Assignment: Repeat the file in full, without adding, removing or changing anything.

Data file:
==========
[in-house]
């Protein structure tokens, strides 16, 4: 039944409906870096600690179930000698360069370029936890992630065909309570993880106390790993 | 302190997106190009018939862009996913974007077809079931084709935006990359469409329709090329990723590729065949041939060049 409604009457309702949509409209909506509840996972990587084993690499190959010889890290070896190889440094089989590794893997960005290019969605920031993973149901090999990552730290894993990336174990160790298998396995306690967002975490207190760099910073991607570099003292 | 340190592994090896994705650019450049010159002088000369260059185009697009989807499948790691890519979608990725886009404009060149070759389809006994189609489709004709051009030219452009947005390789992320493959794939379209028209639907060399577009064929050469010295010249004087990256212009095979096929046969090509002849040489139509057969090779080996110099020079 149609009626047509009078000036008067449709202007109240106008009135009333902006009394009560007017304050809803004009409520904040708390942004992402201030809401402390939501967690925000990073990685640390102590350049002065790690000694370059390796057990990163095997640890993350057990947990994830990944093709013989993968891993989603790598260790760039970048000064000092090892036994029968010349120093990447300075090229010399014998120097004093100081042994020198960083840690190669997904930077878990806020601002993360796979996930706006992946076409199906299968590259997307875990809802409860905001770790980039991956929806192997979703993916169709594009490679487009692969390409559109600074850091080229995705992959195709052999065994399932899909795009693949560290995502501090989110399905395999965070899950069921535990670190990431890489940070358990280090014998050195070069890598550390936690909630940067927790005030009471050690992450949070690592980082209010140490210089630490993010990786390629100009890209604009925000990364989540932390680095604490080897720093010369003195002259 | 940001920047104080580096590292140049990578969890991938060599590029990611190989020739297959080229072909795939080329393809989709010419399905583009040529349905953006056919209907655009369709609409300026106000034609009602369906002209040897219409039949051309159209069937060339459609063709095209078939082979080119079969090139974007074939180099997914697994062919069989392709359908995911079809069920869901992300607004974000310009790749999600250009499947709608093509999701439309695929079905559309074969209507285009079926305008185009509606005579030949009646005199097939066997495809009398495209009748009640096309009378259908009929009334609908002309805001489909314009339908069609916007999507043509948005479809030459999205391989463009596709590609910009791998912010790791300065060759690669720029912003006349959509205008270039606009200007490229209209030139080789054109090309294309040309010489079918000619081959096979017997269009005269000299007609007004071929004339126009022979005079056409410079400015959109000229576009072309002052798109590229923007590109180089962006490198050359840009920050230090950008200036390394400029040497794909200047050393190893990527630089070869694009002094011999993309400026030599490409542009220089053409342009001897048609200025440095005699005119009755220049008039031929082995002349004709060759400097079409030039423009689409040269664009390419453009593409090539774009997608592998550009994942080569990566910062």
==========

[in-house]
């Protein structure tokens, strides 16, 4: 039944409906870096600690179930000698360069370029936890992630065909309570993880106390790993 | 302190997106190009018939862009996913974007077809079931084709935006990359469409329709090329990723590729065949041939060049 409604009457309702949509409209909506509840996972990587084993690499190959010889890290070896190889440094089989590794893997960005290019969605920031993973149901090999990552730290894993990336174990160790298998396995306690967002975490207190760099910073991607570099003292 | 340190592994090896994705650019450049010159002088000369260059185009697009989807499948790691890519979608990725886009404009060149070759389809006994189609489709004709051009030219452009947005390789992320493959794939379209028209639907060399577009064929050469010295010249004087990256212009095979096929046969090509002849040489139509057969090779080996110099020079 149609009626047509009078000036008067449709202007109240106008009135009333902006009394009560007017304050809803004009409520904040708390942004992402201030809401402390939501967690925000990073990685640390102590350049002065790690000694370059390796057990990163095997640890993350057990947990994830990944093709013989993968891993989603790598260790760039970048000064000092090892036994029968010349120093990447300075090229010399014998120097004093100081042994020198960083840690190669997904930077878990806020601002993360796979996930706006992946076409199906299968590259997307875990809802409860905001770790980039991956929806192997979703993916169709594009490679487009692969390409559109600074850091080229995705992959195709052999065994399932899909795009693949560290995502501090989110399905395999965070899950069921535990670190990431890489940070358990280090014998050195070069890598550390936690909630940067927790005030009471050690992450949070690592980082209010140490210089630490993010990786390629100009890209604009925000990364989540932390680095604490080897720093010369003195002259 | 940001920047104080580096590292140049990578969890991938060599590029990611190989020739297959080229072909795939080329393809989709010419399905583009040529349905953006056919209907655009369709609409300026106000034609009602369906002209040897219409039949051309159209069937060339459609063709095209078939082979080119079969090139974007074939180099997914697994062919069989392709359908995911079809069920869901992300607004974000310009790749999600250009499947709608093509999701439309695929079905559309074969209507285009079926305008185009509606005579030949009646005199097939066997495809009398495209009748009640096309009378259908009929009334609908002309805001489909314009339908069609916007999507043509948005479809030459999205391989463009596709590609910009791998912010790791300065060759690669720029912003006349959509205008270039606009200007490229209209030139080789054109090309294309040309010489079918000619081959096979017997269009005269000299007609007004071929004339126009022979005079056409410079400015959109000229576009072309002052798109590229923007590109180089962006490198050359840009920050230090950008200036390394400029040497794909200047050393190893990527630089070869694009002094011999993309400026030599490409542009220089053409342009001897048609200025440095005699005119009755220049008039031929082995002349004709060759400097079409030039423009689409040269664009390419453009593409090539774009997608592998550009994942080569990566910062």